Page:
New Hanover County Board of Education members approved a pay increase after passing a motion on Tuesday, Nov. 20, to restore compensation to 2008-09 levels.
The members took an 8-percent pay cut, equal to a month’s pay, during the 2009-’10 budget planning cycle when all staff received a 1-percent salary reduction.
North Carolina approved a 1.2-percent raise for all employees effective July 1, 2012, during the 2012-13 budget process.
The board’s raise is retroactively effective July 1, 2012, as recommended by Superintendent Dr. Tim Markley.
The 8.7-percent raise, will increase board members’ salaries to $10,800 from $9,936. Chairman Don Hayes will receive an 8 percent increase raising his salary to $12,984 from $11,940.
During the public input portion of the meeting, county resident Carol Murray spoke against the increase. She said it is ludicrous to compare such a high raise for the school board to such a low raise for North Carolina school employees.
Murray, who worked for 25 years as a registered nurse for the state, said this is a time when people need to make self sacrifices to preserve community programs and services.
“One of the highest priorities for our nation is providing the best education possible for our children, an education they deserve and need,” she said.
Markley said the raises will cost a total of slightly more than $6,100.
“This was supposed to have been part of the regular budget process,” he said. “… It was the intent of the board in 2008 when employees got a raise from the state to go back and look at their compensation. And the intent was to be able to restore their compensation to its original level so it’s not an increase but a restoration of the cut that they took.”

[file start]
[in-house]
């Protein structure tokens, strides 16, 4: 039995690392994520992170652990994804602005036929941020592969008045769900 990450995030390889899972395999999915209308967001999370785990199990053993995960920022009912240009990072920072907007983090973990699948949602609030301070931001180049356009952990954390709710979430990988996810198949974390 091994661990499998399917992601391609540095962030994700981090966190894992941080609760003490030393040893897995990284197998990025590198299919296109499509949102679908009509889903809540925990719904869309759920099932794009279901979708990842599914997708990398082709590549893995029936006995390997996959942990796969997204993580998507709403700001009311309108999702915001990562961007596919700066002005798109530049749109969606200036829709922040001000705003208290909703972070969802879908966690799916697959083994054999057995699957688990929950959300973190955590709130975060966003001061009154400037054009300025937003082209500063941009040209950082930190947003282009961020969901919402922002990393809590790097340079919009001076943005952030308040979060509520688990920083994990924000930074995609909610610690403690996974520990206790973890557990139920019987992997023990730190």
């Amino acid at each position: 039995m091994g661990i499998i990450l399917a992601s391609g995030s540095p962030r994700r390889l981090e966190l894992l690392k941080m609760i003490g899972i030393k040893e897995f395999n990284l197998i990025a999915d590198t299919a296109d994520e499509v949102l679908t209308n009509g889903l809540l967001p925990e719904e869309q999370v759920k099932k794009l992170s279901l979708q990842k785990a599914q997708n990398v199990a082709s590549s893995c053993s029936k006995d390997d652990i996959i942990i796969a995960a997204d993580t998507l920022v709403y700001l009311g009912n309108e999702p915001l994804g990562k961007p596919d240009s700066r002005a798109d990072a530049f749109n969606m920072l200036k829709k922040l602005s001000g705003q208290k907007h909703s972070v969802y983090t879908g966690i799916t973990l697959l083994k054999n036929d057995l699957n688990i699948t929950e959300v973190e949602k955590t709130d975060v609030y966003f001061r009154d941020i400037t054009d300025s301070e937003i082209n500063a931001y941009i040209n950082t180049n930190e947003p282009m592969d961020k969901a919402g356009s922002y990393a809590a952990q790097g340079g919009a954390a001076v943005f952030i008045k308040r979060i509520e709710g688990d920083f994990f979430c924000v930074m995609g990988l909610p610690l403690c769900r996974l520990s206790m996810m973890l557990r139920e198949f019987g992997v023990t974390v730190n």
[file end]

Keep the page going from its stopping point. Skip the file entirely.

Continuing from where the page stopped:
Board member Dr. Derrick Hickey was the only dissenting vote and was also the only member who spoke about the motion. He repeatedly reiterated that the cut was a symbolic gesture when it was made and should now be another symbolic gesture.
“It’s not about the money; it’s about the message we’re sending to our teachers and to our students that times are tough, we should be doing more with less,” Hickey said. “Government needs to do more with less and the school system and the board, I think, should do more with less.
After the meeting, Murray said she was appalled and disheartened by the board’s vote.
“I’m very disheartened that the school system’s teachers and other employees will only get that 1.2 percent, but the board of education — they’re going to give themselves an 8.7-percent raise,” Murray said. “I wish when I had been a government employee I could have given myself an 8.7-percent raise.”